My evening has definitely been... backwoods? county? gruesome? practical? I dunno how to label it. So I'll just tell it out. If gore bothers you, do stop reading now.

My last appointment of the day was to kill and behead a horse. We met the neighbor at the owner's house; he drove his backhoe down so that the horse could be buried promptly. The horse was down and unable to rise, but still skittish, so I wrapped my jacket around her head as a blindfold and kneeled on it to keep her still while Dr S did the actual euthanizing. Then we took the head off and strapped it to the back of Dr S's truck. Tomorrow, he'll bring an axe to work and we'll open the head up to get the brain out and ship it to the lab to test for rabies. Not that I really think it's at all likely that the horse is rabid, but just to be absolutely certain. Normally, for a dog or cat, we'd just send the whole head, or the whole body for something particularly small, like a bat. The cost of shipping a horse head on ice is, however, rather...daunting. The neighbor with the backhoe has apparently buried many a horse... one of those tasks that anyone in the neighborhood with a backhoe will get called to do around here.

I was home just long enough to sit down and look longingly at the food Bruce had cooked when the phone rang. So instead of doing justice to dinner by savoring it, I shoveled food in my mouth while changing into old jeans and boots to go see about a breach calf.

Took about 2 minutes to evaluate mom and calf, and decide it was a bad go. Asked the owner if he liked the cow enough to pay for a c-section to take out a dead calf. "Not really," says he. "Guess we'll burger her. We weren't going to breed her again anyway. Sorry to've disturbed your evening."

And all of this... all the interactions with the owners were just so matter of fact. No drama, no fuss, just doing what needs done, even when it sucks. Acknowledging that it sucks, of course, but what else are you gonna do?

Better day

Mar. 3rd, 2011 07:58 pm
draggonlaady: (Default)
Very little on the crazy spectrum today. And Mrs Miller did follow through with giving us money, so no need for nagging phone calls, yay! The only kinda weird was a woman who came in looking for a couple of kittens. When I said that we have a couple sheriff's department impounds that will be going to rescue, but they haven't been spayed yet, she explained that she "doesn't have a cat problem" so she doesn't really care if they're spayed. This is NOT a good way to get me to adopt a cat to you, in case you wondered. I pointed out to her that the fastest way to develop a cat problem is to put a couple intact females out for the males to find, because they will come from miles around, and just because you haven't noticed them doesn't mean they aren't there. And I did not give her any cats.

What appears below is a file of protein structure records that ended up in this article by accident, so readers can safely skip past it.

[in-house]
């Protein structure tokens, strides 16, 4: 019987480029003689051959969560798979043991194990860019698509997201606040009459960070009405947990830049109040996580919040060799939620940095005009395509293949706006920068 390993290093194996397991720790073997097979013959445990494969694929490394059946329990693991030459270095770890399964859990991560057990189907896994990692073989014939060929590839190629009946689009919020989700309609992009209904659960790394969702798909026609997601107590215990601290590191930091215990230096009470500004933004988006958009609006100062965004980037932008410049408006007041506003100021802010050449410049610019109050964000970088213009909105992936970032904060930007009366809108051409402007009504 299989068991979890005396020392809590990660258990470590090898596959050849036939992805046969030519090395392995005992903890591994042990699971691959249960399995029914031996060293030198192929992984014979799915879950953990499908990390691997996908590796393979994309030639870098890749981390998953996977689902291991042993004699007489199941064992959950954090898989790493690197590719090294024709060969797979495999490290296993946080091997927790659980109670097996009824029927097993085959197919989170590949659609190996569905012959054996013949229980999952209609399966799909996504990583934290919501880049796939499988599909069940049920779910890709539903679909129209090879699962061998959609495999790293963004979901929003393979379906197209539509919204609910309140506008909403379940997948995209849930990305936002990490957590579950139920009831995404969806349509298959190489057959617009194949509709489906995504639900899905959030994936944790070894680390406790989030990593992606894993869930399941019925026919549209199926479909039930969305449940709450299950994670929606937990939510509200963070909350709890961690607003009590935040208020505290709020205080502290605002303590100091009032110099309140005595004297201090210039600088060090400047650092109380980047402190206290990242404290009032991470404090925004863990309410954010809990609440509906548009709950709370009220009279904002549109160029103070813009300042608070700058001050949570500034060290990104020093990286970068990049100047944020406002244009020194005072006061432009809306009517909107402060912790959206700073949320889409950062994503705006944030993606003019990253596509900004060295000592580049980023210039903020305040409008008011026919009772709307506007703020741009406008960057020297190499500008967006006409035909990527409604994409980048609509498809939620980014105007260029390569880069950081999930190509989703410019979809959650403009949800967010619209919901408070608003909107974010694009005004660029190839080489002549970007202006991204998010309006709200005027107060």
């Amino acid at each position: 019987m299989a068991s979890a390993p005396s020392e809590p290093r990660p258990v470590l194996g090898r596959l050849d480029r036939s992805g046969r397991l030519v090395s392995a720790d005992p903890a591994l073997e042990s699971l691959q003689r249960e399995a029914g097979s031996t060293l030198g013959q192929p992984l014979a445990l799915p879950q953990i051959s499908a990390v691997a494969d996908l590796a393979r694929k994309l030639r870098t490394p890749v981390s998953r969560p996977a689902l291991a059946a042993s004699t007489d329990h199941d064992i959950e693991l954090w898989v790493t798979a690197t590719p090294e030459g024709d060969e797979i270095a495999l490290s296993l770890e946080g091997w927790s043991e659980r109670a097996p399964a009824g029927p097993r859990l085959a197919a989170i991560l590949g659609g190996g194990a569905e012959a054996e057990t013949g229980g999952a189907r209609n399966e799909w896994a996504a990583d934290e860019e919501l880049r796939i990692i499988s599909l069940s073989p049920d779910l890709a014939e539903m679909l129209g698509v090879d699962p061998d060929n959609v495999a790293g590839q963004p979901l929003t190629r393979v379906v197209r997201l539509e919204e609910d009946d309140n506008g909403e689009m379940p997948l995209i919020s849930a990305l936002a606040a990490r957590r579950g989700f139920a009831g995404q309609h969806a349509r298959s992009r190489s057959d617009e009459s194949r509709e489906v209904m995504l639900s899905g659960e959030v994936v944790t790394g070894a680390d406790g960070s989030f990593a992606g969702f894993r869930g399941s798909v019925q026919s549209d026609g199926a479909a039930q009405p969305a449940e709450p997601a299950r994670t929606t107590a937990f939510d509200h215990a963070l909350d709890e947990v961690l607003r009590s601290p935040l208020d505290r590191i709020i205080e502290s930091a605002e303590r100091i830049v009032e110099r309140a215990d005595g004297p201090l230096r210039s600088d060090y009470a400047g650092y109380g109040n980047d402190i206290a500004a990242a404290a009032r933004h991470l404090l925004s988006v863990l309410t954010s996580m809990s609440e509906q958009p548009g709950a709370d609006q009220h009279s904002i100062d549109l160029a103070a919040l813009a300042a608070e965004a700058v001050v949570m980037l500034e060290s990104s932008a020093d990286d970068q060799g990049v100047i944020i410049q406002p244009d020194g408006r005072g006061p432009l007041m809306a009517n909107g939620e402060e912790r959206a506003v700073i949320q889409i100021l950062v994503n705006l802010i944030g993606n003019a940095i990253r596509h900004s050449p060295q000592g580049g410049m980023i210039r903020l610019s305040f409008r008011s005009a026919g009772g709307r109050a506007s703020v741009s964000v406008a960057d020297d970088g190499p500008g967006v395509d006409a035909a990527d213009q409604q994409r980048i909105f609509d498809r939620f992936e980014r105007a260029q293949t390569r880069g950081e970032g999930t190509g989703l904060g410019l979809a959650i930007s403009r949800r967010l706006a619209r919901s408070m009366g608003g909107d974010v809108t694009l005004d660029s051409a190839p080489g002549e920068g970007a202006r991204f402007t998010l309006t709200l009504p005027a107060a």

Oh, the internet thing--I called back the next day and talked to the receptionist again, basically "nobody called me back, what's being done?" and she informed me that J would be stopping by today. Well, that's nice (really), and also nice (sarcastically). Good that he'll come down, rather annoying that nobody thought maybe they should call ahead and see if there was a good time or a time that just flat wouldn't work for me (not gonna be there, we're closed for lunch, whatever). J seems to think that the issue has something to do with the fact that we're using a static IP address. Since I have no freaking clue what that even means, one of you computer gurus wanna hazard a guess as to why having a static IP would cause wireless to intermittently drop service? Just as curiosity, really, because I'm still thinking the faster DSL at the same cost/month is the way to go.

Bought plane tickets to Alaska. For those of you who care, you apparently cannot buy Alaska Airlines tickets through Orbitz, you have to go directly to AA website. Which turns out to be less expensive than Orbitz anyway (by a few bucks, nothing shocking) but the flight choice options were less "build your own" than Orbitz--you can't mix-and-match return flights for some reason; choosing one way locks you into certain return trips. Whatever. But it looks like I'll have a layover in sea-tac on my return trip, if anybody in the area wants to meet for dinner on the 28th of May. And about 4 hours or so in Juneau on the way up, so if there's anything that I absolutely MUST see in Juneau that takes less than 3 hours, let me know.
draggonlaady: (Nice Girl)
And this is not a good thing. I've had yet another visit from this fine specimen of reputable breeding. Don't worry, I was assured at least 6 times during today's conversation that she is not a puppy mill. Perhaps, to overuse a saying made trite by overuse, the lady doth protest too much?

Early afternoon (no, don't rush in first thing in the morning) appointment for a bitch that's been in labor since some time this weekend. Had 3 dead pups at home. Currently leaking bloody, foul-smelling fluid and still straining. Smells like rot. Has at least one puppy in the abdomen, and one in the vaginal canal that I can feel. Owner wants to know if I can remove the puppies with forceps.